At a glance
What: Heart Screens for Teens
When: 8 a.m. to 4 p.m. Saturday
Where: Pinecrest Academy, 955 Peachtree Pkwy.
Note: Those attending must make an appointment in advance by contacting Cheryl Farkas at (770) 826-9478 or email@example.com.
Student athletes are encouraged to get a low-cost heart exam during an event Saturday.
Pinecrest Academy is holding the biannual Heart Screens for Teens from 8 a.m. to 4 p.m.
The event offers families the chance to have their athletes ages 11 to 18 to receive heart screenings for $65 through Ultrascan Inc.
Cheryl Farkas, mother of a former Pinecrest student who was diagnosed with a rare heart condition in 2009, organizes the screening event twice a year.
She said the echocardiogram test performed can cost between $1,200 and $1,500 at a doctor’s office.
“For people who maybe aren’t aware, the echocardiogram screens for abnormalities in the heart that can lead to serious problems, including death,” she said.
Thanks to a standard pediatric exam in 2009, Farkas’ son Matt was diagnosed with hypertrophic cardiomyopathy, or HCM.
The condition is the leading cause of death among young athletes. It can occur with no symptoms or warning signs.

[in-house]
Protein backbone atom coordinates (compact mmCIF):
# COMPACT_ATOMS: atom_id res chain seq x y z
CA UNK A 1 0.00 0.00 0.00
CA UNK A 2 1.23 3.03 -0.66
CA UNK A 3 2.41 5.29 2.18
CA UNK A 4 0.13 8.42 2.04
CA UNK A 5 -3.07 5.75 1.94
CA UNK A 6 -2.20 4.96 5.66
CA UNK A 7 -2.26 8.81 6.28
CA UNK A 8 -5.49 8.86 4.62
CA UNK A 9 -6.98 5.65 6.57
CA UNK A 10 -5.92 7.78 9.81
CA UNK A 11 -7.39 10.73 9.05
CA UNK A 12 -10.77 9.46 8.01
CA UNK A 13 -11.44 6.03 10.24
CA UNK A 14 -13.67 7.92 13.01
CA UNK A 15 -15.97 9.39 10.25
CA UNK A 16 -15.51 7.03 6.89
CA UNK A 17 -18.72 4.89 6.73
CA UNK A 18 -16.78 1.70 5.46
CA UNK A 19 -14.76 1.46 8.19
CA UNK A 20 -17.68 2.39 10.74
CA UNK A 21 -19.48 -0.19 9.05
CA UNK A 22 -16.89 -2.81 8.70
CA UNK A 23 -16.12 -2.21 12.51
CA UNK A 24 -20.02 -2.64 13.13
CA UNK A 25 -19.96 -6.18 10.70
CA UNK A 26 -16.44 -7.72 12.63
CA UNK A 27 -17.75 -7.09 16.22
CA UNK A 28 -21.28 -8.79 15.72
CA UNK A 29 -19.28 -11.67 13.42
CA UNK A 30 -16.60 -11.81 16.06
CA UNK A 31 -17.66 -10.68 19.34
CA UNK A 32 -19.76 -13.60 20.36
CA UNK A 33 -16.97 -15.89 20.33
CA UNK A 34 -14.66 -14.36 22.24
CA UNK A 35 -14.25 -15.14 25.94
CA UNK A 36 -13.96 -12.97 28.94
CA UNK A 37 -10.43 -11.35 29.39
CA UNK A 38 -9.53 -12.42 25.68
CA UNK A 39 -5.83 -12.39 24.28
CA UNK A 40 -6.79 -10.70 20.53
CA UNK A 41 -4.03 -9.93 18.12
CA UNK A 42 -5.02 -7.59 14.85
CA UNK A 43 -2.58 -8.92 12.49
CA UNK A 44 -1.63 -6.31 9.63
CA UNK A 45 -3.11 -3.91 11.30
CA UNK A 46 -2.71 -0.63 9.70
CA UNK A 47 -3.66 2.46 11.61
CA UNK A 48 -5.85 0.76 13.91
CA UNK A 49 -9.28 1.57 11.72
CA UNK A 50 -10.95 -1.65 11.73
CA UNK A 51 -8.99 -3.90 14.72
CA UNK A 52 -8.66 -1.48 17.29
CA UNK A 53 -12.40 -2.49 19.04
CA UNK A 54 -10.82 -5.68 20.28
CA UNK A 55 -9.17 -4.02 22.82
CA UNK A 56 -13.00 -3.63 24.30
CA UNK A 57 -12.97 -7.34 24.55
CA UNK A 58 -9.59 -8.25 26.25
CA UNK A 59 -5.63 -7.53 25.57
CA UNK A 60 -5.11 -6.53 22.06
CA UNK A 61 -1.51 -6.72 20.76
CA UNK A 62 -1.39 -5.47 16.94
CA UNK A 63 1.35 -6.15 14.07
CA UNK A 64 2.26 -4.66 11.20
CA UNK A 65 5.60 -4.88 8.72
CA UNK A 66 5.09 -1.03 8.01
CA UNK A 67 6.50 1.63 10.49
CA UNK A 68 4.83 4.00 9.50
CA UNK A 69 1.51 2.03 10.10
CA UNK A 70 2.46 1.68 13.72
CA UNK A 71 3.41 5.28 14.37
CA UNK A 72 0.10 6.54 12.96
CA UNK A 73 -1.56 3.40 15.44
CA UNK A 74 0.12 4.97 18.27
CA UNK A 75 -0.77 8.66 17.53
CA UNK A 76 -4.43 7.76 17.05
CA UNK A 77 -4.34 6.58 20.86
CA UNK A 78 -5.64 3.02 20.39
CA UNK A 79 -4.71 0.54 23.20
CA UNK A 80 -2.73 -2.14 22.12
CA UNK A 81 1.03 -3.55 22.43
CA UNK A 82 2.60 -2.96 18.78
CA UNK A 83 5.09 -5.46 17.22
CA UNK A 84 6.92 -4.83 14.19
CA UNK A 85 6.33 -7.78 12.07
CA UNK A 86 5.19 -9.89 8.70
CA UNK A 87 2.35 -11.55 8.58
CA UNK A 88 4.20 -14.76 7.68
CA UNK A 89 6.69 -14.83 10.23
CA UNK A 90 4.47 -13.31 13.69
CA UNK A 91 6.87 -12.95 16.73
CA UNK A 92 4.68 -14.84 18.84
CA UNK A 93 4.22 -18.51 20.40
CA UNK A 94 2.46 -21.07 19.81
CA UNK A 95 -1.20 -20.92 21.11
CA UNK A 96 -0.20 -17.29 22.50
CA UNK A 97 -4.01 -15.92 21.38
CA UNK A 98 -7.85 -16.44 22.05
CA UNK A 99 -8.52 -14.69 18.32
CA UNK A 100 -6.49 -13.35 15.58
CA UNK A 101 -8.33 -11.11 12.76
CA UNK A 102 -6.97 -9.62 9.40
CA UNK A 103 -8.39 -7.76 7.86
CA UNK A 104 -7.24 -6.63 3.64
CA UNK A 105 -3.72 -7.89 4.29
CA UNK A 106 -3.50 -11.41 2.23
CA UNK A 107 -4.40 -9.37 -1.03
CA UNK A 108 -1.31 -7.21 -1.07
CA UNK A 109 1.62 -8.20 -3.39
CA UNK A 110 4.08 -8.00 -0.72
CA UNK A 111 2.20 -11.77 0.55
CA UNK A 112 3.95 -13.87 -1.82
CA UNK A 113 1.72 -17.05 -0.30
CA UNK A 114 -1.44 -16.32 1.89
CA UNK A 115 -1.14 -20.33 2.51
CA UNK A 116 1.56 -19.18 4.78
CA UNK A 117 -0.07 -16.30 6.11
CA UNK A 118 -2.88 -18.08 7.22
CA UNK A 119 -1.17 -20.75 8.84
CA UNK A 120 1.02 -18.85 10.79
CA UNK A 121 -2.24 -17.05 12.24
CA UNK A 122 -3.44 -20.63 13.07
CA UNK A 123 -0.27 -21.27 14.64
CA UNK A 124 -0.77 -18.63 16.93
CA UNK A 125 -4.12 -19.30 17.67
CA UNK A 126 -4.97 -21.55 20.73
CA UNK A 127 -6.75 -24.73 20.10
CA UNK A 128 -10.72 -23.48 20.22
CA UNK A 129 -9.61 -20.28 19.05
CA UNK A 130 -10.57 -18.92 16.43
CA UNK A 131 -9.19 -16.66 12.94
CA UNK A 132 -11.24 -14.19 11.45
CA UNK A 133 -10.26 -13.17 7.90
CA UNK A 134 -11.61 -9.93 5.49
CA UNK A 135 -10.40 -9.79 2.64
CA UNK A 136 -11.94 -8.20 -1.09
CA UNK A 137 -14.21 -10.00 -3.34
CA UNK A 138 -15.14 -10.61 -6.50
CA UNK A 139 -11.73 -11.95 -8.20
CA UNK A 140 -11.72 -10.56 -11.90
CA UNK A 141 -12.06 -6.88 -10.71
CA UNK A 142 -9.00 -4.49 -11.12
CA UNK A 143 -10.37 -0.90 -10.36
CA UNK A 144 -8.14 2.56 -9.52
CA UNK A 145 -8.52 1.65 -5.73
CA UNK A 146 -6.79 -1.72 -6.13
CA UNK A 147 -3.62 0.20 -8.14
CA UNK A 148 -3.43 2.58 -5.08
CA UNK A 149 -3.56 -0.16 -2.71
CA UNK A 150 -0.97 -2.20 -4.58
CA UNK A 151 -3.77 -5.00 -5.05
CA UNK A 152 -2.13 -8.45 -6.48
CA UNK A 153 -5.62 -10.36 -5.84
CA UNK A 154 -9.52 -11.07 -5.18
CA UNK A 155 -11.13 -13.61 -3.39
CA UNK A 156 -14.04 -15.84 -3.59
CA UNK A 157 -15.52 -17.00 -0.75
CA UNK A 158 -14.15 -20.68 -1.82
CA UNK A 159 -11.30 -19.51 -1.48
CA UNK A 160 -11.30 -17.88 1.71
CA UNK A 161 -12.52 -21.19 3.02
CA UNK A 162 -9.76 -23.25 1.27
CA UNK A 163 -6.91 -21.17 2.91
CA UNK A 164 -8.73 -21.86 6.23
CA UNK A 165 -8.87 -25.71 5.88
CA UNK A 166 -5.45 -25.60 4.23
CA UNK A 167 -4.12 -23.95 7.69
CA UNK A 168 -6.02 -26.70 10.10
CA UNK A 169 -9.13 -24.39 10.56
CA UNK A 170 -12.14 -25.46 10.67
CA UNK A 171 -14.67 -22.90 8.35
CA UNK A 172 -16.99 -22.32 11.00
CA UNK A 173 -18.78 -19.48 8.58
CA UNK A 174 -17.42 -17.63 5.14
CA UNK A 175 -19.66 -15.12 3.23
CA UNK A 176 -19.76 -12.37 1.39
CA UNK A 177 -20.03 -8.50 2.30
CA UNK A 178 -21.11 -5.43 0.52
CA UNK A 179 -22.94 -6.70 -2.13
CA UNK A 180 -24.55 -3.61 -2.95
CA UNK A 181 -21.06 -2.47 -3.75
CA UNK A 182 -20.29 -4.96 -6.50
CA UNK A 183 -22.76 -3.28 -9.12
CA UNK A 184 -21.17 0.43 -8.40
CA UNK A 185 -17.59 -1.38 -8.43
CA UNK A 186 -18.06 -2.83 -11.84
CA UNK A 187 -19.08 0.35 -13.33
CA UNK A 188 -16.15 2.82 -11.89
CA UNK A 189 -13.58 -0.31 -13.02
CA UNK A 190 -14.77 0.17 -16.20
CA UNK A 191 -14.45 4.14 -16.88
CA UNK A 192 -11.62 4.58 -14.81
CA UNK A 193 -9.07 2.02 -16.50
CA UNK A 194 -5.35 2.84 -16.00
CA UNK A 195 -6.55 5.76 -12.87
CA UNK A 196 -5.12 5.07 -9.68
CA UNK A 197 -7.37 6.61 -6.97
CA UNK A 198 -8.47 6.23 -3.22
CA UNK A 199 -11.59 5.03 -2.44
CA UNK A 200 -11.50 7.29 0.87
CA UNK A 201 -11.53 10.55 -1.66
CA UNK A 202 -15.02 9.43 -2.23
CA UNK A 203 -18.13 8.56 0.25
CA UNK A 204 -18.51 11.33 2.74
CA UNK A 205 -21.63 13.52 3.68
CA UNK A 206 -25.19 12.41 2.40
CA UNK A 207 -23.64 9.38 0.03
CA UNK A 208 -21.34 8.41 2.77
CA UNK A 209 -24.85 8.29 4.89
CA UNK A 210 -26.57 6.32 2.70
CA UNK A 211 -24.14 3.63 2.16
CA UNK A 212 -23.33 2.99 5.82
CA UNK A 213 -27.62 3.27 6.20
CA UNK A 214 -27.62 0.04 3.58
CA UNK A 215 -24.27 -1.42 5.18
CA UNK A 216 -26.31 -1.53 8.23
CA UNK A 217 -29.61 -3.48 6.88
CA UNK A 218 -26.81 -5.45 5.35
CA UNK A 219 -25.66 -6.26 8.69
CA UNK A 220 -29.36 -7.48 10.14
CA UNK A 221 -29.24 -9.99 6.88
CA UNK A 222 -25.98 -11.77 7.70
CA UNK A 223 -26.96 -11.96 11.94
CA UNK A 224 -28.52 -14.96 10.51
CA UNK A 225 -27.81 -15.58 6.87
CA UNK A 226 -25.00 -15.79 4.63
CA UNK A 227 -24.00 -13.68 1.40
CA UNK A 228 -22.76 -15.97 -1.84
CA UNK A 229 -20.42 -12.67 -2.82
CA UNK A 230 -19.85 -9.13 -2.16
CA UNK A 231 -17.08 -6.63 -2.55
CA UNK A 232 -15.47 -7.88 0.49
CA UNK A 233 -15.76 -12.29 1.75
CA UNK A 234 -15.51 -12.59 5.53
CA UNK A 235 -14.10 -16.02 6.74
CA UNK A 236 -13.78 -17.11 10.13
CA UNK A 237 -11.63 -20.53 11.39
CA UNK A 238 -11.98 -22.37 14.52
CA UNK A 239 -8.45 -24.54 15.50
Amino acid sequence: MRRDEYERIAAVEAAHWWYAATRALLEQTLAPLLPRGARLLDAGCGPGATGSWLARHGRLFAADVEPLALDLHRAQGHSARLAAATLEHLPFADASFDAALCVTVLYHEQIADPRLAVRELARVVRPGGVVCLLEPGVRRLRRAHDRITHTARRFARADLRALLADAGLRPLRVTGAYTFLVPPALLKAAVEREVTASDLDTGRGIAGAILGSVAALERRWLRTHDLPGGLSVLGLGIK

“It’s so important to have tests like these heart screenings and to keep up with your child’s yearly pediatric examinations,” Farkas said. “When [children] get to be older, people sometimes think they don’t need to, but if I hadn’t have kept up with Matt’s exams, we wouldn’t have known he had this.”
Today, her son is a healthy college student attending Georgia Tech.
“He still has doctor’s appointments three times a year, but he’s doing well,” Farkas said.
Vivian Heard, a Pinecrest spokeswoman, added that school leaders enjoy holding the events.
“Knowing that we had a student diagnosed with a heart condition, and that he could have died if he continued playing sports, really hit home,” Heard said.
“So we feel a responsibility to all our student athletes, not just at Pinecrest, but to all young athletes in our community.”
There are plenty of openings at Saturday’s Heart Screens event, Farkas said, but noted that anyone interested must make an appointment.
“This is the fourth time we’ve had a screening and we usually get about 60 students,” she said.
Confidential results of the test, which is conducted by a registered technician, are analyzed by a board-certified pediatric cardiologist and given to parents.
Any child found to have abnormal test results is referred to the family’s doctor for medical follow-up.